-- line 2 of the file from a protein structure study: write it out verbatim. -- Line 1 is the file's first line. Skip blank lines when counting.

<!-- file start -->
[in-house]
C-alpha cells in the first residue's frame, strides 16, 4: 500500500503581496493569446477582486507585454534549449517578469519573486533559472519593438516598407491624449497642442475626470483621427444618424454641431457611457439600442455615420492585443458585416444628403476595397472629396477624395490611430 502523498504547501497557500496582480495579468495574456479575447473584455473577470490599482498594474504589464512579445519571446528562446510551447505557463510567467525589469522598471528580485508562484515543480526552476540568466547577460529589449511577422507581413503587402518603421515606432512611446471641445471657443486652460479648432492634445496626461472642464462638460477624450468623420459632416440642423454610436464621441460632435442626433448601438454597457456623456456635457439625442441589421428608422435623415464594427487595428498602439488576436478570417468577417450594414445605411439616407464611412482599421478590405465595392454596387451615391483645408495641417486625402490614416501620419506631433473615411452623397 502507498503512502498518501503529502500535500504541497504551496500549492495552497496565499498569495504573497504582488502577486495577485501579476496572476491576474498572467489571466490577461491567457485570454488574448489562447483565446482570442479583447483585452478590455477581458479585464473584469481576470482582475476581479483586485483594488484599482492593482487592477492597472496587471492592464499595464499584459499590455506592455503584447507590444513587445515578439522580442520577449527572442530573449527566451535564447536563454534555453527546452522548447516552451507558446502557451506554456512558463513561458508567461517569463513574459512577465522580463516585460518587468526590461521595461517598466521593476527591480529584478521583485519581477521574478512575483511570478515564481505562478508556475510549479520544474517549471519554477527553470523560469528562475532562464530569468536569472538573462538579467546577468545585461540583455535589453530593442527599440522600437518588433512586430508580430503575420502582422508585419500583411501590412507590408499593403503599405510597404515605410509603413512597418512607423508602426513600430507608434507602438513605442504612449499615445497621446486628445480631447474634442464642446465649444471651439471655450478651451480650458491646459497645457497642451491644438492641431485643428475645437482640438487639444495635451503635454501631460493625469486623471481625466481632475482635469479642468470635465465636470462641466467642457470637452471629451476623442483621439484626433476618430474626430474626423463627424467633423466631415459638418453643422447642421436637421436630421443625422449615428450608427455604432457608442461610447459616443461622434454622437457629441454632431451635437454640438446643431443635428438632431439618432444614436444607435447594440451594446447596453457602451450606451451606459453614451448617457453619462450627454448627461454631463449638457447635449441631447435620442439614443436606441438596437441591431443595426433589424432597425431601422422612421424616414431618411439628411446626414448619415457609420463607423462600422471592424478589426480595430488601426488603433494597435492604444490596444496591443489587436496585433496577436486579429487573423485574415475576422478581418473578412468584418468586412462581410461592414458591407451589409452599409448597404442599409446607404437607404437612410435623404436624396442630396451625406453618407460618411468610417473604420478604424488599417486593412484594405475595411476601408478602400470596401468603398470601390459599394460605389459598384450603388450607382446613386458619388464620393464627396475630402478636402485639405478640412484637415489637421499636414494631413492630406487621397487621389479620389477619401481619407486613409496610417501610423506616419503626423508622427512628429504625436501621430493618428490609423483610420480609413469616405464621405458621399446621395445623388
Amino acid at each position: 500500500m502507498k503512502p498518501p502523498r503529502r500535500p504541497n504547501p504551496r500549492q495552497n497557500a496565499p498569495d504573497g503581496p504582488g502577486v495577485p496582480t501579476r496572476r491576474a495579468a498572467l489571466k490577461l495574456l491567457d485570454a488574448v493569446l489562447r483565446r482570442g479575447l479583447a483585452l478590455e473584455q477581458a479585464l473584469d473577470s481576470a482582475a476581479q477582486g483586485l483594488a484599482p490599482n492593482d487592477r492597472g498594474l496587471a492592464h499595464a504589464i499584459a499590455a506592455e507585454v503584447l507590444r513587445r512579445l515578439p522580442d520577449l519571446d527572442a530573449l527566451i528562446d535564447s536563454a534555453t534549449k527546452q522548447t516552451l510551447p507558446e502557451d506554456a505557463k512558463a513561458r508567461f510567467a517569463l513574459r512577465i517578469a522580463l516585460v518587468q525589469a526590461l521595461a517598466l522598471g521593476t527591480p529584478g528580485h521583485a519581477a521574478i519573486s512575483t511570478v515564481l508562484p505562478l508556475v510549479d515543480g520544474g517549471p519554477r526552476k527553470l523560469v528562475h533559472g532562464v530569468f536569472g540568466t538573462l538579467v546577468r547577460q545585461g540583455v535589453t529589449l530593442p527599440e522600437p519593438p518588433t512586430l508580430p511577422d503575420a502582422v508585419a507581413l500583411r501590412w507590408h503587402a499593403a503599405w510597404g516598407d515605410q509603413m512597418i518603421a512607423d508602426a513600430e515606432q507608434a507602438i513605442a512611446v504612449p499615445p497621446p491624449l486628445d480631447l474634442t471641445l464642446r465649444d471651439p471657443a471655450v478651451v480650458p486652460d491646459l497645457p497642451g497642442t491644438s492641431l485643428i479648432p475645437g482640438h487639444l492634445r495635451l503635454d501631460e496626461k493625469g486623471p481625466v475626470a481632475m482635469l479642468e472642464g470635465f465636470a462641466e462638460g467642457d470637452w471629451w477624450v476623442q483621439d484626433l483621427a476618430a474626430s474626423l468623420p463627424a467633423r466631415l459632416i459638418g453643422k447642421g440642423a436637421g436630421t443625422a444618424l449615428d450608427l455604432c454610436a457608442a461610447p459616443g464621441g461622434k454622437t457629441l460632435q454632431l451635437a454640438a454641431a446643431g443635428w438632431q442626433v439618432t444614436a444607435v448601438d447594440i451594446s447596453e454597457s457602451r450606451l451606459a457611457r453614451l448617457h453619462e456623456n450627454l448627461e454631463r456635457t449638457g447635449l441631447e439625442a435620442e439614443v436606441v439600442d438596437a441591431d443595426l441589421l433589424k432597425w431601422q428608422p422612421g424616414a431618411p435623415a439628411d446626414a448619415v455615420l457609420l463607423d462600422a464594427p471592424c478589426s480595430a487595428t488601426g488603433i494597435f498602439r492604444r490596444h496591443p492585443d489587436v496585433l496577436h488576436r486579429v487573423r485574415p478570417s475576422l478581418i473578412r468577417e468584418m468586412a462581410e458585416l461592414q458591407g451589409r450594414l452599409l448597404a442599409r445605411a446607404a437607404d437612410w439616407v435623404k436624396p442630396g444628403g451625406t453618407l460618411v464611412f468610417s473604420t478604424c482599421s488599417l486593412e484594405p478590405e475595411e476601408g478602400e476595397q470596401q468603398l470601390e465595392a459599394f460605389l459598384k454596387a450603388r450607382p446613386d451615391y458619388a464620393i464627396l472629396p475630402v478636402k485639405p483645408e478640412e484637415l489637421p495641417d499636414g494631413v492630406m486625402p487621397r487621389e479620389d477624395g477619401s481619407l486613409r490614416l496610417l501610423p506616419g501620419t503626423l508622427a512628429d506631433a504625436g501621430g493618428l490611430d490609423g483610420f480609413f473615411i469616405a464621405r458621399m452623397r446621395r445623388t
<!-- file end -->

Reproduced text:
C-alpha cells in the first residue's frame, strides 16, 4: 500500500503581496493569446477582486507585454534549449517578469519573486533559472519593438516598407491624449497642442475626470483621427444618424454641431457611457439600442455615420492585443458585416444628403476595397472629396477624395490611430 502523498504547501497557500496582480495579468495574456479575447473584455473577470490599482498594474504589464512579445519571446528562446510551447505557463510567467525589469522598471528580485508562484515543480526552476540568466547577460529589449511577422507581413503587402518603421515606432512611446471641445471657443486652460479648432492634445496626461472642464462638460477624450468623420459632416440642423454610436464621441460632435442626433448601438454597457456623456456635457439625442441589421428608422435623415464594427487595428498602439488576436478570417468577417450594414445605411439616407464611412482599421478590405465595392454596387451615391483645408495641417486625402490614416501620419506631433473615411452623397 502507498503512502498518501503529502500535500504541497504551496500549492495552497496565499498569495504573497504582488502577486495577485501579476496572476491576474498572467489571466490577461491567457485570454488574448489562447483565446482570442479583447483585452478590455477581458479585464473584469481576470482582475476581479483586485483594488484599482492593482487592477492597472496587471492592464499595464499584459499590455506592455503584447507590444513587445515578439522580442520577449527572442530573449527566451535564447536563454534555453527546452522548447516552451507558446502557451506554456512558463513561458508567461517569463513574459512577465522580463516585460518587468526590461521595461517598466521593476527591480529584478521583485519581477521574478512575483511570478515564481505562478508556475510549479520544474517549471519554477527553470523560469528562475532562464530569468536569472538573462538579467546577468545585461540583455535589453530593442527599440522600437518588433512586430508580430503575420502582422508585419500583411501590412507590408499593403503599405510597404515605410509603413512597418512607423508602426513600430507608434507602438513605442504612449499615445497621446486628445480631447474634442464642446465649444471651439471655450478651451480650458491646459497645457497642451491644438492641431485643428475645437482640438487639444495635451503635454501631460493625469486623471481625466481632475482635469479642468470635465465636470462641466467642457470637452471629451476623442483621439484626433476618430474626430474626423463627424467633423466631415459638418453643422447642421436637421436630421443625422449615428450608427455604432457608442461610447459616443461622434454622437457629441454632431451635437454640438446643431443635428438632431439618432444614436444607435447594440451594446447596453457602451450606451451606459453614451448617457453619462450627454448627461454631463449638457447635449441631447435620442439614443436606441438596437441591431443595426433589424432597425431601422422612421424616414431618411439628411446626414448619415457609420463607423462600422471592424478589426480595430488601426488603433494597435492604444490596444496591443489587436496585433496577436486579429487573423485574415475576422478581418473578412468584418468586412462581410461592414458591407451589409452599409448597404442599409446607404437607404437612410435623404436624396442630396451625406453618407460618411468610417473604420478604424488599417486593412484594405475595411476601408478602400470596401468603398470601390459599394460605389459598384450603388450607382446613386458619388464620393464627396475630402478636402485639405478640412484637415489637421499636414494631413492630406487621397487621389479620389477619401481619407486613409496610417501610423506616419503626423508622427512628429504625436501621430493618428490609423483610420480609413469616405464621405458621399446621395445623388